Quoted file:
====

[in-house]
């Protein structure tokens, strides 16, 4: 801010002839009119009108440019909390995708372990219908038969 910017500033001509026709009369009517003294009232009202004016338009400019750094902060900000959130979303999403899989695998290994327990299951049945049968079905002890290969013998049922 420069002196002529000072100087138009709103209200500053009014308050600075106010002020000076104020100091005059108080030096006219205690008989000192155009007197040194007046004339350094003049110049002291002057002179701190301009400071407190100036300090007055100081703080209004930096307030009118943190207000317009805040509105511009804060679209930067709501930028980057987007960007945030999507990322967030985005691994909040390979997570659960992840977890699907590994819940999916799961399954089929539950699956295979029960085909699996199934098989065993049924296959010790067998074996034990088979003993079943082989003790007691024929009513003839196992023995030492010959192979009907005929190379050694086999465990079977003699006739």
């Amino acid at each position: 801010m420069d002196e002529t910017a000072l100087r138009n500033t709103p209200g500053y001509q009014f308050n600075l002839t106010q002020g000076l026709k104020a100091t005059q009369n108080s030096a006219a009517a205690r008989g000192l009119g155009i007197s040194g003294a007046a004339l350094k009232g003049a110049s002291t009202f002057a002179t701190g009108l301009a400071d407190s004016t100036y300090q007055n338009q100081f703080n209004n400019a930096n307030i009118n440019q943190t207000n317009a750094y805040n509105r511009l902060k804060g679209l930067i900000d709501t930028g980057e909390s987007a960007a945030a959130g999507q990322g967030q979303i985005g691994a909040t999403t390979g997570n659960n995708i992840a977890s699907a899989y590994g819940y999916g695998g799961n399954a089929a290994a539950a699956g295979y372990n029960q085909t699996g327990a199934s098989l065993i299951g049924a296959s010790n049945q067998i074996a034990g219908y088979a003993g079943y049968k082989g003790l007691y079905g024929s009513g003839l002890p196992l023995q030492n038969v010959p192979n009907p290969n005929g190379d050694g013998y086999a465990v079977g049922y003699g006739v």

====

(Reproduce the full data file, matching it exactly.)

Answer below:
[in-house]
């Protein structure tokens, strides 16, 4: 801010002839009119009108440019909390995708372990219908038969 910017500033001509026709009369009517003294009232009202004016338009400019750094902060900000959130979303999403899989695998290994327990299951049945049968079905002890290969013998049922 420069002196002529000072100087138009709103209200500053009014308050600075106010002020000076104020100091005059108080030096006219205690008989000192155009007197040194007046004339350094003049110049002291002057002179701190301009400071407190100036300090007055100081703080209004930096307030009118943190207000317009805040509105511009804060679209930067709501930028980057987007960007945030999507990322967030985005691994909040390979997570659960992840977890699907590994819940999916799961399954089929539950699956295979029960085909699996199934098989065993049924296959010790067998074996034990088979003993079943082989003790007691024929009513003839196992023995030492010959192979009907005929190379050694086999465990079977003699006739």
């Amino acid at each position: 801010m420069d002196e002529t910017a000072l100087r138009n500033t709103p209200g500053y001509q009014f308050n600075l002839t106010q002020g000076l026709k104020a100091t005059q009369n108080s030096a006219a009517a205690r008989g000192l009119g155009i007197s040194g003294a007046a004339l350094k009232g003049a110049s002291t009202f002057a002179t701190g009108l301009a400071d407190s004016t100036y300090q007055n338009q100081f703080n209004n400019a930096n307030i009118n440019q943190t207000n317009a750094y805040n509105r511009l902060k804060g679209l930067i900000d709501t930028g980057e909390s987007a960007a945030a959130g999507q990322g967030q979303i985005g691994a909040t999403t390979g997570n659960n995708i992840a977890s699907a899989y590994g819940y999916g695998g799961n399954a089929a290994a539950a699956g295979y372990n029960q085909t699996g327990a199934s098989l065993i299951g049924a296959s010790n049945q067998i074996a034990g219908y088979a003993g079943y049968k082989g003790l007691y079905g024929s009513g003839l002890p196992l023995q030492n038969v010959p192979n009907p290969n005929g190379d050694g013998y086999a465990v079977g049922y003699g006739v």